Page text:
Western Development Museum
After a three year investigation into what goes bump in the night at the five Western Development Museum (WDM) locations, it’s now ready to share its findings with the public.
On Oct. 25, at 5:30 p.m. the community is invited to view actual footage as well as participate in a question and answer session with the investigators who staked out the museums to gather information for a new book entitled: You Are Not Alone: Investigating Paranormal Activity at the Western Development Museum.
“There seems to be an ever-expanding interest in the paranormal in popular culture,” Joan Champ, WDM executive director states. “Whether it's on movie screens, television, magazine and book stands, or radio paranormal investigations seem to be everywhere. The Western Development Museum is just one of the many museums throughout the world which have hosted paranormal investigations. Interest in the paranormal and the past are complimentary subjects which can allow museums to raise public awareness about history.”
WDM was approached by the Saskatchewan Ghost Hunters Association in Saskatoon, which initiated the three year project.
“It led to interesting results and hundreds of hours were spent at all five locations,” project coordinator Jan Olsen told the Times-Herald. “The investigations involved eight investigators and staff,who would stay from 5 p.m. to 2 a.m. to investigate.”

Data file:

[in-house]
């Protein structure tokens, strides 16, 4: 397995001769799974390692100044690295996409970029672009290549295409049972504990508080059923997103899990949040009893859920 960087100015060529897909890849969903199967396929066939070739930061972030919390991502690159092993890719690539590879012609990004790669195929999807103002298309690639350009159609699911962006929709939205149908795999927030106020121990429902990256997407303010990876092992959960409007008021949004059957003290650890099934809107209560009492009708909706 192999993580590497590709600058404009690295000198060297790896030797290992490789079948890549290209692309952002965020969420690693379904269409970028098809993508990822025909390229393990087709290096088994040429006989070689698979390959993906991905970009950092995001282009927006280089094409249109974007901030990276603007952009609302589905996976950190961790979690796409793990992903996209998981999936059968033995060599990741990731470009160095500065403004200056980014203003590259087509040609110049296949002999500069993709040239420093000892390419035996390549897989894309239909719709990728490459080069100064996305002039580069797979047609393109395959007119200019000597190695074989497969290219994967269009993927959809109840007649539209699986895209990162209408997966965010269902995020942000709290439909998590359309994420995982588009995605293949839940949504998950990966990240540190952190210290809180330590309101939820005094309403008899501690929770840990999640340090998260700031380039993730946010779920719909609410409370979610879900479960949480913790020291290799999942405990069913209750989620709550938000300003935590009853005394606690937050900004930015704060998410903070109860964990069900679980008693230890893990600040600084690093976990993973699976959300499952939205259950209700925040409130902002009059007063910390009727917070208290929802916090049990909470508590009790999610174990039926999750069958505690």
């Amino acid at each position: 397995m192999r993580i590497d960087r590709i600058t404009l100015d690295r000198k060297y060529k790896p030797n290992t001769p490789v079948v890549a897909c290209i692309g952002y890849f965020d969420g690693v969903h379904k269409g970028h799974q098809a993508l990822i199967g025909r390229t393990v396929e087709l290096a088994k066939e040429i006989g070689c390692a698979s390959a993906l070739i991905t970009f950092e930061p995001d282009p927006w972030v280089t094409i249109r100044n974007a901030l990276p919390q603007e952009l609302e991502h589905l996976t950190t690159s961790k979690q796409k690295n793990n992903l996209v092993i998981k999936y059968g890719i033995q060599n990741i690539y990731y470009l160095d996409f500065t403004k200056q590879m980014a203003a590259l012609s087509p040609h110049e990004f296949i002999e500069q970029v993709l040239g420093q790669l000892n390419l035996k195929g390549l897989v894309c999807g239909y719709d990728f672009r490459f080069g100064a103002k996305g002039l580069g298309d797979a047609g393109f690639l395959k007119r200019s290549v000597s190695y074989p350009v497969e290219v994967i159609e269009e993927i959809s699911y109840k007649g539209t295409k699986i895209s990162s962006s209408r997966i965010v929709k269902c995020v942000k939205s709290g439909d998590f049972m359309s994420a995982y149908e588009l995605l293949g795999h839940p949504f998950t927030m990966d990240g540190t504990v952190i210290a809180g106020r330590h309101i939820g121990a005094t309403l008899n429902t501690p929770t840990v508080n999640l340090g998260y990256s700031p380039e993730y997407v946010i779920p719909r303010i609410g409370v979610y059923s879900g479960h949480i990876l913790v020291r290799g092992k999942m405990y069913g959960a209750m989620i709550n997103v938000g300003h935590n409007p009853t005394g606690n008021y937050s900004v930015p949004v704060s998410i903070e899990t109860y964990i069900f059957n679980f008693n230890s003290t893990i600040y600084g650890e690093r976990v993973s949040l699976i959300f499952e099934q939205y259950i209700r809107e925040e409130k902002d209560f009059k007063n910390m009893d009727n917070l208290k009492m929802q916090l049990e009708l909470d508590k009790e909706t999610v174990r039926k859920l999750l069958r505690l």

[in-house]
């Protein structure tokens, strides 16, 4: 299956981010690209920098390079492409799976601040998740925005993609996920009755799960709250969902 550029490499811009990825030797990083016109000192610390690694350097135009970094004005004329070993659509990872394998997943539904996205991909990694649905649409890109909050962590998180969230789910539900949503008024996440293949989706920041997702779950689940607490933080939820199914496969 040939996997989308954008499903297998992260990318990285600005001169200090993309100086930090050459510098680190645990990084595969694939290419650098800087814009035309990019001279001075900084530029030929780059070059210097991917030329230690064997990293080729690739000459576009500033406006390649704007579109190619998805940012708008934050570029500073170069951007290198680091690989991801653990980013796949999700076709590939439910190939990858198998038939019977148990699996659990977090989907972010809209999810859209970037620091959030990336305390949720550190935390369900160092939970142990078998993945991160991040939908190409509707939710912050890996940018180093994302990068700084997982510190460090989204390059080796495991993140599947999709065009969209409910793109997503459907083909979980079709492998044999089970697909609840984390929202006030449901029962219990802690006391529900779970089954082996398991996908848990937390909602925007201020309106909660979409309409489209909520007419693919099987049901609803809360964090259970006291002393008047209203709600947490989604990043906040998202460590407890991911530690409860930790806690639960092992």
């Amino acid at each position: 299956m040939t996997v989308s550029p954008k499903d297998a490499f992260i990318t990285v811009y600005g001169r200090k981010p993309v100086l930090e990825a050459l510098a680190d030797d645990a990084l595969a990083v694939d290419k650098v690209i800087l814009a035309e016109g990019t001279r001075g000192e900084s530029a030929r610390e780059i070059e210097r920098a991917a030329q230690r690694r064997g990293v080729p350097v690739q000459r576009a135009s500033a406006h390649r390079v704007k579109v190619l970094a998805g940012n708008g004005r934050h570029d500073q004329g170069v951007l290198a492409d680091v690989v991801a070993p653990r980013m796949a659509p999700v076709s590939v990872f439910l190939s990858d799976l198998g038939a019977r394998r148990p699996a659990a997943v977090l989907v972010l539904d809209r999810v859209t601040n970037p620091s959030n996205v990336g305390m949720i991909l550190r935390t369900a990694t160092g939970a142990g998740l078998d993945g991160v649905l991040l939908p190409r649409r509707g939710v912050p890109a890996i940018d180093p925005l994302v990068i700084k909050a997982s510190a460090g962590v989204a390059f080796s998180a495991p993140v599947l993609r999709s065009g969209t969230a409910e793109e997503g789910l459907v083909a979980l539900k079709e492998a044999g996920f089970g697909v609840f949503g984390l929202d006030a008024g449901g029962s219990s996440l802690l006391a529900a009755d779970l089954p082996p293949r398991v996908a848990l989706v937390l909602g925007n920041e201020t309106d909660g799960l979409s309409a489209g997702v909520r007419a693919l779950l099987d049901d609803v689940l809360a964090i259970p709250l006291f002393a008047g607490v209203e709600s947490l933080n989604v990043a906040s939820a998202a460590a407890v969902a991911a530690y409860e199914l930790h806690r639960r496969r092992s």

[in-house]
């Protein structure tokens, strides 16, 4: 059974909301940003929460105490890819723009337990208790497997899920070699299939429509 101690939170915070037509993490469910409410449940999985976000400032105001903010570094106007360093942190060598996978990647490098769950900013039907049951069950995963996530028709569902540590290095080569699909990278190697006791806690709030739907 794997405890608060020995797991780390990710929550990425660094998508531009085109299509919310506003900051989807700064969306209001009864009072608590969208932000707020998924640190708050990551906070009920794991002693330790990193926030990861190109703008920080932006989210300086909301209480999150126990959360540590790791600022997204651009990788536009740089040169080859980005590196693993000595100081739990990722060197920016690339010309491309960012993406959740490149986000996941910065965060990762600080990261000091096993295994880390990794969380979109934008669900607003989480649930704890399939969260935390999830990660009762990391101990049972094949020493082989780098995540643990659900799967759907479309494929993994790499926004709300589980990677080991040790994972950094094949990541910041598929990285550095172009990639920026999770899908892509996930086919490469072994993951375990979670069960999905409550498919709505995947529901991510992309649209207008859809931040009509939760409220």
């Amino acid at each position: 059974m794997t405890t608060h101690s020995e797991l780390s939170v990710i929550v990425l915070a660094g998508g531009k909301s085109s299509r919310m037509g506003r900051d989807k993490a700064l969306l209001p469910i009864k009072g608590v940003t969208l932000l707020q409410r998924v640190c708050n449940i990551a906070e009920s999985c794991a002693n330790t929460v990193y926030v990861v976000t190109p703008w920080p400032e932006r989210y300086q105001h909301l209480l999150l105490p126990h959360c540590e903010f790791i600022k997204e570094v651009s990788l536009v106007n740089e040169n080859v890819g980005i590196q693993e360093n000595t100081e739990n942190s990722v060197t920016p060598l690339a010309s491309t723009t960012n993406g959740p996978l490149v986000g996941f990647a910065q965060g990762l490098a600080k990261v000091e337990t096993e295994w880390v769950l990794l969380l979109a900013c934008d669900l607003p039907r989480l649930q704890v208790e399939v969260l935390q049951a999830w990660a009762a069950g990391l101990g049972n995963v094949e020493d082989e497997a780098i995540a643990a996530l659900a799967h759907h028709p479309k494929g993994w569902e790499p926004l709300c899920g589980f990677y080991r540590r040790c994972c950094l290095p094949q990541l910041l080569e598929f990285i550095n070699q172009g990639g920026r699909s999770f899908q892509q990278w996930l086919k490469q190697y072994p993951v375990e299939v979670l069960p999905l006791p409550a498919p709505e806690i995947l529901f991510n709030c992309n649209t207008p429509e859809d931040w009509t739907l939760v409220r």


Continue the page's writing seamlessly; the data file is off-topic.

Olsen said a big draw to the project are the historical and factual information that is brought up with the paranormal research.
“In addition to collecting and preserving historical artifacts,” Champ said, “the Western Development Museum tells stories about the objects in its care. The paranormal project has given the museum a unique opportunity to tell stories in a different way. The WDM aims not only to educate but to entertain the public it serves. Be prepared to experience some chills and thrills as you explore the pages of You Are Not Alone.”
“People wonder what happens when we leave this world, and such investigations have taken place at other museums in Canada... every artifact has a story and a link to history,” Olsen said.
For more on this story pck up the next issue of the Times-Herald.